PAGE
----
Friday, March 7, 2008

Aosta - Where Tiramisu-Related Dreams Come True

This weekend we decided to take it easy, and boarding in the Dolomites seemed to be the best way to relax. Our friend Gabe knew an Italian woman in the small town of Aosta who offered her place for us to stay for the weekend. She was a very sweet older lady and an amazing cook. Emphasis on the amazing. I'm talking about food euphoria. On top of that, her son is the top snowboarding instructor in Aosta, so he got us free gear! We only paid for our train and our lift tickets.

We had planned our trains like good travelers, giving us a 15 minute interval to catch our train to Torino from Milano. The Italians though get bored quickly, and to make thing more exciting they pulled into Milan at 6:14 for our 6:15 train. I wish we could have bird's eye footage of Father Pat and Nicole sprinting over the yellow line, Gabe carrying his backpacker's pack and me darting around old women while hugging my bag in my arms. Somehow we did make it to the train, which was standing room only, much to the chagrin of the poor passengers who were put inches for our sweating, huffing bodies. Ew.

The drama of travel though was repaid in full when we arrived at Umbretta's house with this view to console us.
While our original plans were to enjoy a weekend of snowboarding in the mountains, I began to strongly consider staying with Umbretta just to eat. As fun as clipping down the side of a mountain was, Umbretta's tiramisu takes the cake.When cool things gather, God tends to commemorate the celebration:

And of course, we did do a little boarding:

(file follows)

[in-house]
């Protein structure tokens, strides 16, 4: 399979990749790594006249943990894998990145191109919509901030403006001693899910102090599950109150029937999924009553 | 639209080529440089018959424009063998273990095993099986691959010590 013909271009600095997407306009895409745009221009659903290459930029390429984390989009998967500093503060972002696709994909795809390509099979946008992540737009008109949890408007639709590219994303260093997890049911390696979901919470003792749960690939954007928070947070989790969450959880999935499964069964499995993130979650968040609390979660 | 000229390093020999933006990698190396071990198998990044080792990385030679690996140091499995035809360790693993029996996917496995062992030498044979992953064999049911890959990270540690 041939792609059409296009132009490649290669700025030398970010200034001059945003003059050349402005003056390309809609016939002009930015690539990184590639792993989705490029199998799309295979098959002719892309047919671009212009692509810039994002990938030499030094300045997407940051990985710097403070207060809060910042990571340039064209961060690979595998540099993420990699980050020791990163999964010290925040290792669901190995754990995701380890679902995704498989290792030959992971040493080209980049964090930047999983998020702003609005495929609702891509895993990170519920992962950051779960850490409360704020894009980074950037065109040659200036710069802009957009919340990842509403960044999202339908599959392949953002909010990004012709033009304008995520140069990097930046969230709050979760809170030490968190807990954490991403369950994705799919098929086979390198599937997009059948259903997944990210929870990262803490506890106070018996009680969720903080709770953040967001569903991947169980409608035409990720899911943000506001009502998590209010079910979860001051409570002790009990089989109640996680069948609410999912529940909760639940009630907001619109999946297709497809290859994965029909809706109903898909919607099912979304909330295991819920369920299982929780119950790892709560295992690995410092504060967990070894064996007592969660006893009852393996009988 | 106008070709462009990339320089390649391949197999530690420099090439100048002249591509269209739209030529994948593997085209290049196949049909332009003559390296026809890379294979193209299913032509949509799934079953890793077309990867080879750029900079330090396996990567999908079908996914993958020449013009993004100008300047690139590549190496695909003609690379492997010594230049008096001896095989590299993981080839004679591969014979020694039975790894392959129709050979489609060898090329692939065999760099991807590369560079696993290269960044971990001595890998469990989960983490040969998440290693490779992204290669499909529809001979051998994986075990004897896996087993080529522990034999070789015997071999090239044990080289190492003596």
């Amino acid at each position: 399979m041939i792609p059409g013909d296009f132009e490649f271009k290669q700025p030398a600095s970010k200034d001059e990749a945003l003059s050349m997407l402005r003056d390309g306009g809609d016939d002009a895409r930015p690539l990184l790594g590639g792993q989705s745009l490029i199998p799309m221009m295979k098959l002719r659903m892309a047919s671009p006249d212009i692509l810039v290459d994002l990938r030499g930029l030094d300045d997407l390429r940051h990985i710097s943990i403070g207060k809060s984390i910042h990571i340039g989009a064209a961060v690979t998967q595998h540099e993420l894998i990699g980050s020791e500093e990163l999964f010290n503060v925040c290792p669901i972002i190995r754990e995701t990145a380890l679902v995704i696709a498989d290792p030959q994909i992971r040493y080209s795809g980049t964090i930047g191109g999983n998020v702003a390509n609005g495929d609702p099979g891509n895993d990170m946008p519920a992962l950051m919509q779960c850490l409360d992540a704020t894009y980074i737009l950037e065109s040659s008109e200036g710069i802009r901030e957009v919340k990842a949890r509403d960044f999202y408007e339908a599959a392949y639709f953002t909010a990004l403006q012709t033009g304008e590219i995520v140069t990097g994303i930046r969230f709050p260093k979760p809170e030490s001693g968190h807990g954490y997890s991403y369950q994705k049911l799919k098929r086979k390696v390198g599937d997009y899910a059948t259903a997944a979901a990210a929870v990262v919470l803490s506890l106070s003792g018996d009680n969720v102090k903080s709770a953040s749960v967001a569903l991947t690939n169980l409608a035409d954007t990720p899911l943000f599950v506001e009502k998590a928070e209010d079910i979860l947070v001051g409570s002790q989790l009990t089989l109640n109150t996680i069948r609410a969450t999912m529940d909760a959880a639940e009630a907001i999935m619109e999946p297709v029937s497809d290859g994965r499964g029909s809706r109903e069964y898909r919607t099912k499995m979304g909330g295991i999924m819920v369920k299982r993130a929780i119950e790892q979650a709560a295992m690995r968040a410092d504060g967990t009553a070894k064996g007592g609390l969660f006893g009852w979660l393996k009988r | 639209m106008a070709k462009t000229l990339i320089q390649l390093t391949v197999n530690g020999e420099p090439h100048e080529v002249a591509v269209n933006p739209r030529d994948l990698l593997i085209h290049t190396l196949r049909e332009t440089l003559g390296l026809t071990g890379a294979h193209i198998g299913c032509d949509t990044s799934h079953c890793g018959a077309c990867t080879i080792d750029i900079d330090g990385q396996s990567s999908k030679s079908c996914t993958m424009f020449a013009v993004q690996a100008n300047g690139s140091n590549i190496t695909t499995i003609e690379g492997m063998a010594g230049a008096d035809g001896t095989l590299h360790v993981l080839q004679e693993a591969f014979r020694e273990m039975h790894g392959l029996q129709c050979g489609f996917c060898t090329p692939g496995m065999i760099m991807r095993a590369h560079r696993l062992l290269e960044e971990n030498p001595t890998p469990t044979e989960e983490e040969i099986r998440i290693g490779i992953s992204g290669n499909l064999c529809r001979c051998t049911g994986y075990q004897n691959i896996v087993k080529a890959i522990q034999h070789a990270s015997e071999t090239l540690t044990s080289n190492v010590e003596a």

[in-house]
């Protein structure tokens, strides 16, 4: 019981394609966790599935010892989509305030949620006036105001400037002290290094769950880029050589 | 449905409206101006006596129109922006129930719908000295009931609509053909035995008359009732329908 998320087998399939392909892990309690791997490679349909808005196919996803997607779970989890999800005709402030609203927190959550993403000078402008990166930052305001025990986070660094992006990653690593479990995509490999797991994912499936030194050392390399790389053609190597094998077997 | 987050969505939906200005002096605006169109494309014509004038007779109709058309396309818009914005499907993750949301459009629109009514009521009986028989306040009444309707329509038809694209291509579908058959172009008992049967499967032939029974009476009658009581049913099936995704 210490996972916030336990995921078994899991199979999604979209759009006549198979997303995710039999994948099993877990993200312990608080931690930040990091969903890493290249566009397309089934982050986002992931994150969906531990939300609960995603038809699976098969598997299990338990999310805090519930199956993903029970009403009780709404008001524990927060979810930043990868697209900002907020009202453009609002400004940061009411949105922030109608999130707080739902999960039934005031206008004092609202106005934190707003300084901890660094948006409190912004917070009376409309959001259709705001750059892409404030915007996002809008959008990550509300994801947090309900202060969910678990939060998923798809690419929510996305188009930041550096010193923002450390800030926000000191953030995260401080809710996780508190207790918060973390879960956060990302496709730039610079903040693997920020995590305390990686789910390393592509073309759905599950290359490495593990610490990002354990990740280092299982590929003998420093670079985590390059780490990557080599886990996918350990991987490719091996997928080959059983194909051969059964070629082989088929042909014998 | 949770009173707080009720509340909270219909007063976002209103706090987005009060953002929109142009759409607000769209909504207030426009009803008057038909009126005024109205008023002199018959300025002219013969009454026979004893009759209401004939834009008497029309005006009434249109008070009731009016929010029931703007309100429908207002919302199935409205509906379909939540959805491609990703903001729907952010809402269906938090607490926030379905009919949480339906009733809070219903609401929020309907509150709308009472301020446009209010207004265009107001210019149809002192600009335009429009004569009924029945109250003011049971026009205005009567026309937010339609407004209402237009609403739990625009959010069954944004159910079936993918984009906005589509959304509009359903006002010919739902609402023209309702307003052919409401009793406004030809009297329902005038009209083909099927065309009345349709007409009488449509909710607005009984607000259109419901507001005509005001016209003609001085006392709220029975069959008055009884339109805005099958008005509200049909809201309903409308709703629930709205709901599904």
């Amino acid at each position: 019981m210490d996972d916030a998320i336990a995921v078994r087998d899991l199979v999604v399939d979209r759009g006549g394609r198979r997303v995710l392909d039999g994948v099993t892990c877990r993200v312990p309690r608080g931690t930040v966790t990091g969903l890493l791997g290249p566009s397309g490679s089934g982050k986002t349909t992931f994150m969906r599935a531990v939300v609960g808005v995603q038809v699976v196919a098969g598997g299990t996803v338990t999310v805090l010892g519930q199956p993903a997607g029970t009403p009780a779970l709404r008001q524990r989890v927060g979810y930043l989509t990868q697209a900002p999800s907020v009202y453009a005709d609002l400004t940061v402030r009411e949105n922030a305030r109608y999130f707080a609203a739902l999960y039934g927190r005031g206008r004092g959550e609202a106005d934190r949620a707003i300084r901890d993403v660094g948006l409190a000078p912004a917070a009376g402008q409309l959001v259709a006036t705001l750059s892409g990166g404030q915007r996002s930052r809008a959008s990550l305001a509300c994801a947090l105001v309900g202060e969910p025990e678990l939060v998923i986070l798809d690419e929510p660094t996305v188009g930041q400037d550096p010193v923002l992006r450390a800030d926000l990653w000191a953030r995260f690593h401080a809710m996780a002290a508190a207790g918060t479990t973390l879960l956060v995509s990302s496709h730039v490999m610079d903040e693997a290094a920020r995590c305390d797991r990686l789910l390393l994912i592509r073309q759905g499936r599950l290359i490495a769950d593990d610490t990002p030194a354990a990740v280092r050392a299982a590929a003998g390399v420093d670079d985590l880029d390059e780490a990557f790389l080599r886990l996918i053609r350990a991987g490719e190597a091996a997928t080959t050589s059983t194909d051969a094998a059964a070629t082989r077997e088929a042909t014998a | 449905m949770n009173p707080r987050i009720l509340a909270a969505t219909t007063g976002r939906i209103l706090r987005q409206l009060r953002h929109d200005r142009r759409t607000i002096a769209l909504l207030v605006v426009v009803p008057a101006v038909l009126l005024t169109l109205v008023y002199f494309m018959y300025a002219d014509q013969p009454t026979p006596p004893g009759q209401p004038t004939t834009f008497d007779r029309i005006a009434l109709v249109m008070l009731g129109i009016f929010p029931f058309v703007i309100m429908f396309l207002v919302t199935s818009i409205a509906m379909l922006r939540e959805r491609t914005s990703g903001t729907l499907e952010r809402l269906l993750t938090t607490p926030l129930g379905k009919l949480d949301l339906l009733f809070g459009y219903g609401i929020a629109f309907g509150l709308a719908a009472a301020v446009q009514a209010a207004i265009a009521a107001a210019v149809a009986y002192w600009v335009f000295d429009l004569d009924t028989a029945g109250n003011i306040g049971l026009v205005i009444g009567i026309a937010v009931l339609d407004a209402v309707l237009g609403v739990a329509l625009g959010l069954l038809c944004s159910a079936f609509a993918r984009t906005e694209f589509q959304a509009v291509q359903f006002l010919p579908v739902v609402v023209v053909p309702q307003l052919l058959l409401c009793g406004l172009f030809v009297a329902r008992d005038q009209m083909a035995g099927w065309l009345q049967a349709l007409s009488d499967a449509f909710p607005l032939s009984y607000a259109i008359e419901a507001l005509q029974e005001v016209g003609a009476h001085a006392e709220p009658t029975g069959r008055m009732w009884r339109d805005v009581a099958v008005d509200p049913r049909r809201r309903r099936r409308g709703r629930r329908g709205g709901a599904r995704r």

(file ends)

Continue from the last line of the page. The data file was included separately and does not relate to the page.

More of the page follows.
And no snowboarding trip is complete without shameless posing pics 8000 ft. in the air:

"Hey Father Pat, do you want to come and pray evening prayers with us?"

"Ummm...tell Avram...that I'll pray later..."

Nursing our (well, my) wounds at lunch with hamburgers and beer:

At the end of the day, as we were getting into the gondola that took us all the way down the mountain, Gabe sat down and broke the window of the car. The Italian monitoring the gondolas walked over, gave the window a pat, said "A posto" (everything's in it's place), and walked away. That would never fly in the States! Only in Europe...

And how about a little artistry at the end of the day?

Only now am I feeling the repercussions of testing the physical limits of my left buttcheek. Let it be known to all that if you spend an entire day falling on the same spot, it will turn into a deep purple, Van Gogh-like bruise that spans from the top of your tailbone to the back of your knee, and you will most likely spend the next few weeks on the prescription level of ibuprofen. Oh, and avoid stairs.

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